Cyber bullying is when internet and mobile technology are used to spread malicious comments or embarrassing gossip, video, or photographs. It can be particularly distressing to your child because there are few places she can gain respite from such messages. They follow her around through her mobile technology and invade the safety of home through her computer. Cyber bullying can also rapidly reach a very wide audience. This can increase the impact on your child as she becomes aware of the number of people seeing negative things about her.

If your child is cyber bullied
  • Agree that she will not reply to the messages or defend herself through IM’s, blogs, or postings. Replying can give the bullies a buzz because it tells them she cares and is affected by their actions.

  • Make it clear that she should not fight back by being abusive in return. Talk over how this reduces her to the same level as the bullies, and makes it more difficult to stop them if she joins in the same pattern of behavior.

  • Ask her to save all negative items. She doesn’t need to look at or read them, but they form the evidence needed to stop the bullies. Keeping a record of the time and date of each message is also helpful.

  • Report the abuse to the authorities. It is illegal to threaten or abuse you or your child, and help is available. Contact your child’s school to get them to apply their anti-bullying policy, which should include steps to stop cyber bullying. If necessary, take your complaint to the police and alert websites that are hosting the forums where the malicious messages are posted.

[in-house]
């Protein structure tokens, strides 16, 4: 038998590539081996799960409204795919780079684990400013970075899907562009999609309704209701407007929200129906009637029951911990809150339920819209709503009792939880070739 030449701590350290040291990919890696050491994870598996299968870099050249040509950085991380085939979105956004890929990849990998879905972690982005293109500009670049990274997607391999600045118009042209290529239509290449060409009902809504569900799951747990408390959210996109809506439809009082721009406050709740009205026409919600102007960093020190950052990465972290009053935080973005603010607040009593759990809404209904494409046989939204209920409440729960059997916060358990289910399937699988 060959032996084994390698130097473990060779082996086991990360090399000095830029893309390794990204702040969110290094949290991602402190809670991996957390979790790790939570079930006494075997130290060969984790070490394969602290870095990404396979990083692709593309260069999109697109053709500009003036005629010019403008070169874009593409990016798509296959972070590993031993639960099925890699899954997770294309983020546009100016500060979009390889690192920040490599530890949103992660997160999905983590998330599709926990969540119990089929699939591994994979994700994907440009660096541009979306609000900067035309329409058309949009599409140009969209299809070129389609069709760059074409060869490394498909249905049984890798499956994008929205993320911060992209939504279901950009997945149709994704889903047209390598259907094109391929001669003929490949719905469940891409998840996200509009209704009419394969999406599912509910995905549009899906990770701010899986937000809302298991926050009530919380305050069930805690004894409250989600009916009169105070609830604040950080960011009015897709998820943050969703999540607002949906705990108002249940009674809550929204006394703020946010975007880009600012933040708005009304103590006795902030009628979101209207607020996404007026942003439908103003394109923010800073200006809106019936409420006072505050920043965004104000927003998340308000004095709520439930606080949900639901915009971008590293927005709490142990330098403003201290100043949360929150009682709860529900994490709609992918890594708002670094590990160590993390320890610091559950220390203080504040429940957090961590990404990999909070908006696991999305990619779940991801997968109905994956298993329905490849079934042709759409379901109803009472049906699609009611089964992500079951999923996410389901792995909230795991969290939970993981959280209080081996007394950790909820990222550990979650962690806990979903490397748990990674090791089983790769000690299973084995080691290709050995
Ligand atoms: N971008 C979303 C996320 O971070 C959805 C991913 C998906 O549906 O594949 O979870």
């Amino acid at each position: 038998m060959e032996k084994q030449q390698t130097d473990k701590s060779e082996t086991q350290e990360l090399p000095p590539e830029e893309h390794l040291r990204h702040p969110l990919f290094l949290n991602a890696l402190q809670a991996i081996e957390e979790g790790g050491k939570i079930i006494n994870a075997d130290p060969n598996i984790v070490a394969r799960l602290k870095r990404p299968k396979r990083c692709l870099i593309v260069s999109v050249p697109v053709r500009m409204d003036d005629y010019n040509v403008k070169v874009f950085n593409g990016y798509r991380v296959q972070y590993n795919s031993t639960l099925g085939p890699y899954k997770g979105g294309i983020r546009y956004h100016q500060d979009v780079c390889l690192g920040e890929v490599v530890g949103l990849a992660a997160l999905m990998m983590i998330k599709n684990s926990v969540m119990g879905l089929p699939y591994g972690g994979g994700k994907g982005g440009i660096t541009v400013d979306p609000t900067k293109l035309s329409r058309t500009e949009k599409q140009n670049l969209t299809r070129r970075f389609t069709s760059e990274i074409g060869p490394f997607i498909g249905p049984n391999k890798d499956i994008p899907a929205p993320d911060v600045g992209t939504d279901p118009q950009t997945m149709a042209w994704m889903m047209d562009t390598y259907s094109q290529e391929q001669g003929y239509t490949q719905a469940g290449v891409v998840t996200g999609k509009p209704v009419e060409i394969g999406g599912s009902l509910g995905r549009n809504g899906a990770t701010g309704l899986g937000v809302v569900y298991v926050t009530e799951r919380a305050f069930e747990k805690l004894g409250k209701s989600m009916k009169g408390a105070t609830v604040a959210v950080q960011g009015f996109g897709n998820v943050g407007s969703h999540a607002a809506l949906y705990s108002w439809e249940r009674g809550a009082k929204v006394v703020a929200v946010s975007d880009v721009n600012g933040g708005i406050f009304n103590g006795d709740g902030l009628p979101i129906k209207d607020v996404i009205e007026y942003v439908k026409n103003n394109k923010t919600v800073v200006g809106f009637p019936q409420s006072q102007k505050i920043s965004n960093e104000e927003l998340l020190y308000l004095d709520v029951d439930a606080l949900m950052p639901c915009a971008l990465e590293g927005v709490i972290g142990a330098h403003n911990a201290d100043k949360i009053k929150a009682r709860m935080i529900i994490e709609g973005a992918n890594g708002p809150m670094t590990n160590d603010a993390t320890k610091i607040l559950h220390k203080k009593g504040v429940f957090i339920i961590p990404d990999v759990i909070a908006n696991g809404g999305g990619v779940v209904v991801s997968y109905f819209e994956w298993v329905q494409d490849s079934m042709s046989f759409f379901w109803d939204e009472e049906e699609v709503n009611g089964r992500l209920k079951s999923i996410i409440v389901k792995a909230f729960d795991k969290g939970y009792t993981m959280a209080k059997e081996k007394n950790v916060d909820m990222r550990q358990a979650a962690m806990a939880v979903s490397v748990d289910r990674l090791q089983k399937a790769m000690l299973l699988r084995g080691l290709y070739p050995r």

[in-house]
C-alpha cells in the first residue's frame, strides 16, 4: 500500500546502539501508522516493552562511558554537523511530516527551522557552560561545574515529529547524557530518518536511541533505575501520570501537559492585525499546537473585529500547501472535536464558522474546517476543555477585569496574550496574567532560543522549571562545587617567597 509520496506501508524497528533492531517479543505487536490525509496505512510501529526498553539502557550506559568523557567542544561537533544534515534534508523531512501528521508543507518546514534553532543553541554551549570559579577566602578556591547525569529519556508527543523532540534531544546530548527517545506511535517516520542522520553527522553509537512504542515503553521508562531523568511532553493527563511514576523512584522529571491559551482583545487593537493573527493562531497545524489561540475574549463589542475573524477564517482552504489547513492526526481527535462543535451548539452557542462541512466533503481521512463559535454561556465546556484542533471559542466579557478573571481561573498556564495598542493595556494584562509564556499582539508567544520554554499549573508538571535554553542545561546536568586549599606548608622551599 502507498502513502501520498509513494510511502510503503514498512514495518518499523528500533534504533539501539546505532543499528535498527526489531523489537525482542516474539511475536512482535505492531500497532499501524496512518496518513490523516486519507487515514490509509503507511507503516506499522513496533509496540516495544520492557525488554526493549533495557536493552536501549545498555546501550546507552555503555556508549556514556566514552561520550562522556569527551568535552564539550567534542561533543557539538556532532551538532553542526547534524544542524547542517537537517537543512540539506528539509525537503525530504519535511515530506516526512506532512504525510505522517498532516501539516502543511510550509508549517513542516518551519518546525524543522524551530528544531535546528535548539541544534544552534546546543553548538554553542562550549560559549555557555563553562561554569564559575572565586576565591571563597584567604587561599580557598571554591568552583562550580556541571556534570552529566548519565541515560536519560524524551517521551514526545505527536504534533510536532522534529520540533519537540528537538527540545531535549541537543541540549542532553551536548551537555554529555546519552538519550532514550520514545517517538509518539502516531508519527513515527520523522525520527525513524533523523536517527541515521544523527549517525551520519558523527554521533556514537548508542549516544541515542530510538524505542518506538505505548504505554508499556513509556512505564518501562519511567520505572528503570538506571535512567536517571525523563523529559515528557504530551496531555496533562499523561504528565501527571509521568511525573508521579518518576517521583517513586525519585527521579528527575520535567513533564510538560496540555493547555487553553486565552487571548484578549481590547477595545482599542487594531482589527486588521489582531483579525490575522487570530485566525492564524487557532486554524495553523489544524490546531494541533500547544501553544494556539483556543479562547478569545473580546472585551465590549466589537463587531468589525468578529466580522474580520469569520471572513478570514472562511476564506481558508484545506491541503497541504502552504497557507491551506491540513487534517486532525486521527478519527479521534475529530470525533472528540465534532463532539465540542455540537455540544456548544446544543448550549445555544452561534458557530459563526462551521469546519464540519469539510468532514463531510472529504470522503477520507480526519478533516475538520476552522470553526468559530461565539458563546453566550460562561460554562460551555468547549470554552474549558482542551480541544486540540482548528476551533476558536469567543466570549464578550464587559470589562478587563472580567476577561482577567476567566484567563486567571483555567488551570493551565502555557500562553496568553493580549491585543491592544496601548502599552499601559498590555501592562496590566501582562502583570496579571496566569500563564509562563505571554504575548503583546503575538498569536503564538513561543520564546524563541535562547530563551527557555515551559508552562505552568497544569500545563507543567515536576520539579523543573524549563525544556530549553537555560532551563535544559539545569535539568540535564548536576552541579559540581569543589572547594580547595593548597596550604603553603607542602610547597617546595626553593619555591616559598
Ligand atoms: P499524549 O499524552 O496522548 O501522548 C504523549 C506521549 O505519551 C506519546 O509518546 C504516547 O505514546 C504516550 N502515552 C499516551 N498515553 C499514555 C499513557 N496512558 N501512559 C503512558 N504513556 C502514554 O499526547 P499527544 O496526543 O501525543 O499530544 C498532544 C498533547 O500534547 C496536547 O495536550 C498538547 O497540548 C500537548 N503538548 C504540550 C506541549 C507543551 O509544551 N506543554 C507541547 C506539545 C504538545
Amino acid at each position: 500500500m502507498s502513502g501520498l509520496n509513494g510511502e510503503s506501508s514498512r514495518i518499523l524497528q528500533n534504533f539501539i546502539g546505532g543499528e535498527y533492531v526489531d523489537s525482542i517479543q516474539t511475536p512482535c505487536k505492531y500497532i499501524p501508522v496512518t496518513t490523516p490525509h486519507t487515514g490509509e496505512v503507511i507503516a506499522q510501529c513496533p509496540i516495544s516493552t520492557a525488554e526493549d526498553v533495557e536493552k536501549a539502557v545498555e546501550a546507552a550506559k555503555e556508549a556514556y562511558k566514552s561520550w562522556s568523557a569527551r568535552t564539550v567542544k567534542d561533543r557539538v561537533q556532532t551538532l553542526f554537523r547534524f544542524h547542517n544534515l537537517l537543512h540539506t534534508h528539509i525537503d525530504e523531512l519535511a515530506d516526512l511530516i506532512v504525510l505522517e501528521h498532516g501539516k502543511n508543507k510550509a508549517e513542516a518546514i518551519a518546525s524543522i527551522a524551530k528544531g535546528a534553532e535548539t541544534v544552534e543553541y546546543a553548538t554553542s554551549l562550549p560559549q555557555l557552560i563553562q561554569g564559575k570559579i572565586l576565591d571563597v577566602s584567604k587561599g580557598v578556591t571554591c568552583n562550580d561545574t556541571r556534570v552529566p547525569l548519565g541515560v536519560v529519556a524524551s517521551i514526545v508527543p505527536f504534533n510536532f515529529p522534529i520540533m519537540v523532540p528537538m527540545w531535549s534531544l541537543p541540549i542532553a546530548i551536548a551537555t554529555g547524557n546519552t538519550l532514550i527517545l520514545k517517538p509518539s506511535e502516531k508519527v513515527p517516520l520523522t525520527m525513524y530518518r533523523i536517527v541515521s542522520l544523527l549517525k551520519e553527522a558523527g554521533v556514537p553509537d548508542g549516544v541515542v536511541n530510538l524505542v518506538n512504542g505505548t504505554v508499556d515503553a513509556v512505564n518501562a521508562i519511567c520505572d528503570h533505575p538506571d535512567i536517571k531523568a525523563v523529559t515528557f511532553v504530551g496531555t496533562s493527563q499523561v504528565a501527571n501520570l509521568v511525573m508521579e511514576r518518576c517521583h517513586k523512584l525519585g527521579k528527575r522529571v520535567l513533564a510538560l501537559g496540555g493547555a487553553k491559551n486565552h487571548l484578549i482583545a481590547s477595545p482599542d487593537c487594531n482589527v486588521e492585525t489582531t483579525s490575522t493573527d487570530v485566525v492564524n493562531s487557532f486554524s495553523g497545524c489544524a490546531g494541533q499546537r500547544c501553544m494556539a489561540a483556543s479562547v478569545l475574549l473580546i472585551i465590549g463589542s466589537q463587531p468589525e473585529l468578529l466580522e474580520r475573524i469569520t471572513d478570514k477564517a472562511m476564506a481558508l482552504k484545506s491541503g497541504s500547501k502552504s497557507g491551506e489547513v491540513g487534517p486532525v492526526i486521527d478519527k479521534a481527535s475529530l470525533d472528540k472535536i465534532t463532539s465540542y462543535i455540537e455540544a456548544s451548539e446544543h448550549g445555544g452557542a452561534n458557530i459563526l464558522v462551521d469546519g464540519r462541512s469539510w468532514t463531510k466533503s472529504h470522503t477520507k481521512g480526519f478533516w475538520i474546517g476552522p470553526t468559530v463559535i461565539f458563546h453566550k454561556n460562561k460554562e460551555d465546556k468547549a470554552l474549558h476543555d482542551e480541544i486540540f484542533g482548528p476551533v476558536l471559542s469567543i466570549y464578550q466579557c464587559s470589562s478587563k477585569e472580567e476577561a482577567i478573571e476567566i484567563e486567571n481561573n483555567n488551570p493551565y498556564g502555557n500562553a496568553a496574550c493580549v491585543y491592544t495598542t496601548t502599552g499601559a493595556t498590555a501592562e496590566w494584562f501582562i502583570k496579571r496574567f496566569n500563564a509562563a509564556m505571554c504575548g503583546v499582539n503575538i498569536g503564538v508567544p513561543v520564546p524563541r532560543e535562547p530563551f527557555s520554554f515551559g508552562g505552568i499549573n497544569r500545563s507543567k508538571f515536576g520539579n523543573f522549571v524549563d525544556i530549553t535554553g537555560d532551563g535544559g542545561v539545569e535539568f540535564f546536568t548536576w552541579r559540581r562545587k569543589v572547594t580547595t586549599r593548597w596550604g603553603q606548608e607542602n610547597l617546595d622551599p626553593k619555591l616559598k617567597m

• While action against the bully is taking place, change your child’s email and mobile contact details and block email addresses so messages don’t get through.

  • Get her to take a break from her mobile technology. For a few hours a day, ask her to turn off her phone and use the internet only to research homework and not to IM, or access emails, chat rooms, or her blog. This way, she’s not exposed to the negative messages and can relax for a while.

  • Cyber bullies are often known to your child offline. They may target her in the real world, too, so ensure she is well supervised when not at home and knows who and how to tell if bullying occurs.

Threatening texts

Cell phones can be used by cyber bullies to send abusive text messages. Changing your child’s phone number may help.

Friend or foe?

Although useful for many, the internet can become a means for bullies to distribute hurtful things about your child.